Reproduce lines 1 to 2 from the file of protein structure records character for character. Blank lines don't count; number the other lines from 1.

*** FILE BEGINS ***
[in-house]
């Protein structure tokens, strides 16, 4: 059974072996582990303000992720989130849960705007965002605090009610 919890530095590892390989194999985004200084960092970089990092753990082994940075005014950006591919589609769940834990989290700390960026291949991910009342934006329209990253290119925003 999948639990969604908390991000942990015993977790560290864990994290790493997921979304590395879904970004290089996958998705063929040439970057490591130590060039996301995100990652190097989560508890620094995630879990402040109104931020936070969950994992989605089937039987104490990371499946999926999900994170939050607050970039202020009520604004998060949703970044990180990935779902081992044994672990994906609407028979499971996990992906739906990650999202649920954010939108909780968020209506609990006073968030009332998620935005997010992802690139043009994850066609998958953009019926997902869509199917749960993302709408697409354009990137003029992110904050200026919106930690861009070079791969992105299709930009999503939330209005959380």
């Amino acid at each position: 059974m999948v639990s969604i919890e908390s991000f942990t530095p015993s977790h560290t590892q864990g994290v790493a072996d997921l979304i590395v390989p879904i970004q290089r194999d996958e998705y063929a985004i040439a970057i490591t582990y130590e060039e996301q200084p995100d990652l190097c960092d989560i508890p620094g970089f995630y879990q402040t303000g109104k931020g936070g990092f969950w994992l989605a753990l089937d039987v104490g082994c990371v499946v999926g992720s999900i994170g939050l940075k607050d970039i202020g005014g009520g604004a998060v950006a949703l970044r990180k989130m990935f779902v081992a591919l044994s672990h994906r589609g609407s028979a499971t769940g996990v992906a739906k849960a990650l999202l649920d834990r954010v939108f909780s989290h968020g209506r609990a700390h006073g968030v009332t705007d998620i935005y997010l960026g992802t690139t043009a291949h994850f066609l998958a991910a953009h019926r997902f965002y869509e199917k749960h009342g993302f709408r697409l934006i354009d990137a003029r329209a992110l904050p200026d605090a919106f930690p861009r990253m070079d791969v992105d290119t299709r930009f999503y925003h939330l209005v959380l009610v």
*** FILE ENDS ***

[in-house]
């Protein structure tokens, strides 16, 4: 059974072996582990303000992720989130849960705007965002605090009610 919890530095590892390989194999985004200084960092970089990092753990082994940075005014950006591919589609769940834990989290700390960026291949991910009342934006329209990253290119925003 999948639990969604908390991000942990015993977790560290864990994290790493997921979304590395879904970004290089996958998705063929040439970057490591130590060039996301995100990652190097989560508890620094995630879990402040109104931020936070969950994992989605089937039987104490990371499946999926999900994170939050607050970039202020009520604004998060949703970044990180990935779902081992044994672990994906609407028979499971996990992906739906990650999202649920954010939108909780968020209506609990006073968030009332998620935005997010992802690139043009994850066609998958953009019926997902869509199917749960993302709408697409354009990137003029992110904050200026919106930690861009070079791969992105299709930009999503939330209005959380």